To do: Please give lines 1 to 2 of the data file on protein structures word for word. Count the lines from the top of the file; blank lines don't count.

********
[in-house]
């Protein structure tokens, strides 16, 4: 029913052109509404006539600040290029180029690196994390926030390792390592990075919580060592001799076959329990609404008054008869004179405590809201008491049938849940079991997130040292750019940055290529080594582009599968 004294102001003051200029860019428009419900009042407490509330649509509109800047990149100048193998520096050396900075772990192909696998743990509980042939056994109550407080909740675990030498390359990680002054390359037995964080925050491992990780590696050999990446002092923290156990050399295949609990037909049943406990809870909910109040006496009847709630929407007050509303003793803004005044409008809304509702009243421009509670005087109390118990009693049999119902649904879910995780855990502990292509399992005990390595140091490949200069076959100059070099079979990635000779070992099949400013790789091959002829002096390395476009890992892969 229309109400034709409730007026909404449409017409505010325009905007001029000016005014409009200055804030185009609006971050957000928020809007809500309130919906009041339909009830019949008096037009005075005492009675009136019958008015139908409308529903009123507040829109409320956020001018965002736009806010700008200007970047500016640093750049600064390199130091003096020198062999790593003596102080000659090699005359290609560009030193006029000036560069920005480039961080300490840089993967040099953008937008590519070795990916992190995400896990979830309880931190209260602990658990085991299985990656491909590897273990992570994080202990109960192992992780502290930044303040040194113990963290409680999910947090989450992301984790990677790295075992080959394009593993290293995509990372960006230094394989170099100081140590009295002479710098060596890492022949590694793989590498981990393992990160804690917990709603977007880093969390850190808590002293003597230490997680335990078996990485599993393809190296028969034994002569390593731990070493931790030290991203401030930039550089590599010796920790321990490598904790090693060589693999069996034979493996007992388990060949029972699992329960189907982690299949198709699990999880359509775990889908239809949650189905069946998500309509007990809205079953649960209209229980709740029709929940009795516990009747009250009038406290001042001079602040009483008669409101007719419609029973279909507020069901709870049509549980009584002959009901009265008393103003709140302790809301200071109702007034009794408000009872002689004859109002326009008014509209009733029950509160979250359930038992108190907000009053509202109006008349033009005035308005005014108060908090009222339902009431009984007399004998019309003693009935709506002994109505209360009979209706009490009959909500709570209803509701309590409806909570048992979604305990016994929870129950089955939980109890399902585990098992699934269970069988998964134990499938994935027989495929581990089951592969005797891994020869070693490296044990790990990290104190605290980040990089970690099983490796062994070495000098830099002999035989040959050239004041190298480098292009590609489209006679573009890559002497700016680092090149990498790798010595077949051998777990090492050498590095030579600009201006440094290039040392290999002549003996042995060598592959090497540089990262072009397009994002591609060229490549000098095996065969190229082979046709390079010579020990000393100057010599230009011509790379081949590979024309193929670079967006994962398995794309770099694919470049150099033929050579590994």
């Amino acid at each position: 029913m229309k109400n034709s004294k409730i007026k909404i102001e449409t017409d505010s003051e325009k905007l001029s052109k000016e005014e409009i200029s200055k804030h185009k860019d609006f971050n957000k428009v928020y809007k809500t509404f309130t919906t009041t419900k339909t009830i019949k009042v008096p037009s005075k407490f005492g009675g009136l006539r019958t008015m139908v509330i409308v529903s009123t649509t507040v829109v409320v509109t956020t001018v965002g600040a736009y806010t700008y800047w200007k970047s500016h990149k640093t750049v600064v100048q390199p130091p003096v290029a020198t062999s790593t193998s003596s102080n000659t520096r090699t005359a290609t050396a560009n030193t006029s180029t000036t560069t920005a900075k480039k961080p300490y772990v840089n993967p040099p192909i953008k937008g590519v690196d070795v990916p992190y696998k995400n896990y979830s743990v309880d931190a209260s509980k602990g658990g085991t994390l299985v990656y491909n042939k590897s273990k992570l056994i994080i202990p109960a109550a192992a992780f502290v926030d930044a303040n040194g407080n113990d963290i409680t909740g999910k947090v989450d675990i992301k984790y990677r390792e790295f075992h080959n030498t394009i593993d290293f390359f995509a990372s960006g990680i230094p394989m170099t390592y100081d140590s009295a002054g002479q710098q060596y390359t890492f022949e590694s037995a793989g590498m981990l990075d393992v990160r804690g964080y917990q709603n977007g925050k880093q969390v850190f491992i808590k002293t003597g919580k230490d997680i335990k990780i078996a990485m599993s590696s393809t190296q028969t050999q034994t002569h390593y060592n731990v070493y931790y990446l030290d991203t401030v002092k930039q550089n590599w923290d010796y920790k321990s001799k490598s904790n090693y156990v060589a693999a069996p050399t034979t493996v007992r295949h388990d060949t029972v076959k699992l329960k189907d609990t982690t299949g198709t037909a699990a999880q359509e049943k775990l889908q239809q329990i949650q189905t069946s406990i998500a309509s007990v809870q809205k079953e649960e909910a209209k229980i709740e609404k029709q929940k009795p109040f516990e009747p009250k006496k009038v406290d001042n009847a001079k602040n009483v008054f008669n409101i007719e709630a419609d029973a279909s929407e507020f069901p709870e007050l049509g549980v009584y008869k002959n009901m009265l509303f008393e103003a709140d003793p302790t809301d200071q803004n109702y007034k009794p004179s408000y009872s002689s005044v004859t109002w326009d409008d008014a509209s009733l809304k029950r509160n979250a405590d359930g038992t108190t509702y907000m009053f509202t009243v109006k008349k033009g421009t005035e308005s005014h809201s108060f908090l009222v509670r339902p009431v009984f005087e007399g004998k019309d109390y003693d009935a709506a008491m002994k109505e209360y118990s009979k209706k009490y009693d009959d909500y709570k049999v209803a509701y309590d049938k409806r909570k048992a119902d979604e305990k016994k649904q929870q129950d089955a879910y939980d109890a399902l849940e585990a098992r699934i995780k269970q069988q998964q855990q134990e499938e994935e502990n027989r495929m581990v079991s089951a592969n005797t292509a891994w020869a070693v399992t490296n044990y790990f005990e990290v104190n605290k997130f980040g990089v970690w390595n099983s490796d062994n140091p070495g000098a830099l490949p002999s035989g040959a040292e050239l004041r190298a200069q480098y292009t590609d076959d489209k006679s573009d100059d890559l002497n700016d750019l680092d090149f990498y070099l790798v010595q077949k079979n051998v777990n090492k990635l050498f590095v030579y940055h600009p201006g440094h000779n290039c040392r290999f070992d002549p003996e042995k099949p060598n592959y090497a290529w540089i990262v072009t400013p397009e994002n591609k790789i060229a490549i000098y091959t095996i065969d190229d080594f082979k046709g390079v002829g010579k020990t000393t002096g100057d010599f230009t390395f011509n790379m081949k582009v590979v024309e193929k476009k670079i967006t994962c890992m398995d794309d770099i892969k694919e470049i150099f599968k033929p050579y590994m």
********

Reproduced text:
[in-house]
């Protein structure tokens, strides 16, 4: 029913052109509404006539600040290029180029690196994390926030390792390592990075919580060592001799076959329990609404008054008869004179405590809201008491049938849940079991997130040292750019940055290529080594582009599968 004294102001003051200029860019428009419900009042407490509330649509509109800047990149100048193998520096050396900075772990192909696998743990509980042939056994109550407080909740675990030498390359990680002054390359037995964080925050491992990780590696050999990446002092923290156990050399295949609990037909049943406990809870909910109040006496009847709630929407007050509303003793803004005044409008809304509702009243421009509670005087109390118990009693049999119902649904879910995780855990502990292509399992005990390595140091490949200069076959100059070099079979990635000779070992099949400013790789091959002829002096390395476009890992892969 229309109400034709409730007026909404449409017409505010325009905007001029000016005014409009200055804030185009609006971050957000928020809007809500309130919906009041339909009830019949008096037009005075005492009675009136019958008015139908409308529903009123507040829109409320956020001018965002736009806010700008200007970047500016640093750049600064390199130091003096020198062999790593003596102080000659090699005359290609560009030193006029000036560069920005480039961080300490840089993967040099953008937008590519070795990916992190995400896990979830309880931190209260602990658990085991299985990656491909590897273990992570994080202990109960192992992780502290930044303040040194113990963290409680999910947090989450992301984790990677790295075992080959394009593993290293995509990372960006230094394989170099100081140590009295002479710098060596890492022949590694793989590498981990393992990160804690917990709603977007880093969390850190808590002293003597230490997680335990078996990485599993393809190296028969034994002569390593731990070493931790030290991203401030930039550089590599010796920790321990490598904790090693060589693999069996034979493996007992388990060949029972699992329960189907982690299949198709699990999880359509775990889908239809949650189905069946998500309509007990809205079953649960209209229980709740029709929940009795516990009747009250009038406290001042001079602040009483008669409101007719419609029973279909507020069901709870049509549980009584002959009901009265008393103003709140302790809301200071109702007034009794408000009872002689004859109002326009008014509209009733029950509160979250359930038992108190907000009053509202109006008349033009005035308005005014108060908090009222339902009431009984007399004998019309003693009935709506002994109505209360009979209706009490009959909500709570209803509701309590409806909570048992979604305990016994929870129950089955939980109890399902585990098992699934269970069988998964134990499938994935027989495929581990089951592969005797891994020869070693490296044990790990990290104190605290980040990089970690099983490796062994070495000098830099002999035989040959050239004041190298480098292009590609489209006679573009890559002497700016680092090149990498790798010595077949051998777990090492050498590095030579600009201006440094290039040392290999002549003996042995060598592959090497540089990262072009397009994002591609060229490549000098095996065969190229082979046709390079010579020990000393100057010599230009011509790379081949590979024309193929670079967006994962398995794309770099694919470049150099033929050579590994």